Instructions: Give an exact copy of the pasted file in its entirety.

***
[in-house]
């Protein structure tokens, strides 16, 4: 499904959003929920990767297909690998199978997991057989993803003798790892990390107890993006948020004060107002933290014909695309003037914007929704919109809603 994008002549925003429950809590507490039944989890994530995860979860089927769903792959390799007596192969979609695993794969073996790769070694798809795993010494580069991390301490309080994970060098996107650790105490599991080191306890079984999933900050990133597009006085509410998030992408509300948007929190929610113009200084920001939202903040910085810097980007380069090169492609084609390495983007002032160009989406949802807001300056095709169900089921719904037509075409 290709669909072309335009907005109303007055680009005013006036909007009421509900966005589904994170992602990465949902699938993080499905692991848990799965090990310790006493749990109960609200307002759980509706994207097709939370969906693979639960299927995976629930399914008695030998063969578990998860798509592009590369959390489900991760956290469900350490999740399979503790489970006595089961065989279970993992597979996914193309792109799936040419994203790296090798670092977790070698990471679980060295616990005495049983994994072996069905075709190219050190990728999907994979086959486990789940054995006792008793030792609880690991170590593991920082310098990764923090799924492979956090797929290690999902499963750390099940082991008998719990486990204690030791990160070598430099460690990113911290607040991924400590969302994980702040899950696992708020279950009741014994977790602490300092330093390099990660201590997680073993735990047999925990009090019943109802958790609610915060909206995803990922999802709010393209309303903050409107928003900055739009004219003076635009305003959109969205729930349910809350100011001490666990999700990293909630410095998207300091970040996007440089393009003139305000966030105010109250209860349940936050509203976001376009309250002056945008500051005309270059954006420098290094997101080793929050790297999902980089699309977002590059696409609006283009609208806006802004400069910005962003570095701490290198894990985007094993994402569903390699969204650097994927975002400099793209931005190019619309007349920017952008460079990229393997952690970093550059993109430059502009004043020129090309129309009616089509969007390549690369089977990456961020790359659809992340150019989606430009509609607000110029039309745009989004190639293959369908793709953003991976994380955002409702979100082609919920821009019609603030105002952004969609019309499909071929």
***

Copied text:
[in-house]
């Protein structure tokens, strides 16, 4: 499904959003929920990767297909690998199978997991057989993803003798790892990390107890993006948020004060107002933290014909695309003037914007929704919109809603 994008002549925003429950809590507490039944989890994530995860979860089927769903792959390799007596192969979609695993794969073996790769070694798809795993010494580069991390301490309080994970060098996107650790105490599991080191306890079984999933900050990133597009006085509410998030992408509300948007929190929610113009200084920001939202903040910085810097980007380069090169492609084609390495983007002032160009989406949802807001300056095709169900089921719904037509075409 290709669909072309335009907005109303007055680009005013006036909007009421509900966005589904994170992602990465949902699938993080499905692991848990799965090990310790006493749990109960609200307002759980509706994207097709939370969906693979639960299927995976629930399914008695030998063969578990998860798509592009590369959390489900991760956290469900350490999740399979503790489970006595089961065989279970993992597979996914193309792109799936040419994203790296090798670092977790070698990471679980060295616990005495049983994994072996069905075709190219050190990728999907994979086959486990789940054995006792008793030792609880690991170590593991920082310098990764923090799924492979956090797929290690999902499963750390099940082991008998719990486990204690030791990160070598430099460690990113911290607040991924400590969302994980702040899950696992708020279950009741014994977790602490300092330093390099990660201590997680073993735990047999925990009090019943109802958790609610915060909206995803990922999802709010393209309303903050409107928003900055739009004219003076635009305003959109969205729930349910809350100011001490666990999700990293909630410095998207300091970040996007440089393009003139305000966030105010109250209860349940936050509203976001376009309250002056945008500051005309270059954006420098290094997101080793929050790297999902980089699309977002590059696409609006283009609208806006802004400069910005962003570095701490290198894990985007094993994402569903390699969204650097994927975002400099793209931005190019619309007349920017952008460079990229393997952690970093550059993109430059502009004043020129090309129309009616089509969007390549690369089977990456961020790359659809992340150019989606430009509609607000110029039309745009989004190639293959369908793709953003991976994380955002409702979100082609919920821009019609603030105002952004969609019309499909071929």